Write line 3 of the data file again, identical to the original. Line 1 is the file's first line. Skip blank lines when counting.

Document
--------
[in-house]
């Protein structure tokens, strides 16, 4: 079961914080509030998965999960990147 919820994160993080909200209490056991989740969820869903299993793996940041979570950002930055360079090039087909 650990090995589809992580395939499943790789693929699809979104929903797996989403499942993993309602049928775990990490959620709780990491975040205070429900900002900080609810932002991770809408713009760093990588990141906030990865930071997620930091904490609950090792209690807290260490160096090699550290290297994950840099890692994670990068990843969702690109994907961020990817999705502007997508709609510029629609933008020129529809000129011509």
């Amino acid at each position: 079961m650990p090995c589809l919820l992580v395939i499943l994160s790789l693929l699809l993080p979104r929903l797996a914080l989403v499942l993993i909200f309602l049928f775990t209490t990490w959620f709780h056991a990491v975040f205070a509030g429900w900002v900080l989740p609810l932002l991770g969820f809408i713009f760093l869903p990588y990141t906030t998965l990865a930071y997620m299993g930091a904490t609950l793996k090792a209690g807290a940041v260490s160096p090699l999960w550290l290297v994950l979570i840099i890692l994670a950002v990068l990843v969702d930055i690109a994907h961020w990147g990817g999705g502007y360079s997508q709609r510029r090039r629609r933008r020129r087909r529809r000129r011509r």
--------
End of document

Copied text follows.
């Amino acid at each position: 079961m650990p090995c589809l919820l992580v395939i499943l994160s790789l693929l699809l993080p979104r929903l797996a914080l989403v499942l993993i909200f309602l049928f775990t209490t990490w959620f709780h056991a990491v975040f205070a509030g429900w900002v900080l989740p609810l932002l991770g969820f809408i713009f760093l869903p990588y990141t906030t998965l990865a930071y997620m299993g930091a904490t609950l793996k090792a209690g807290a940041v260490s160096p090699l999960w550290l290297v994950l979570i840099i890692l994670a950002v990068l990843v969702d930055i690109a994907h961020w990147g990817g999705g502007y360079s997508q709609r510029r090039r629609r933008r020129r087909r529809r000129r011509r």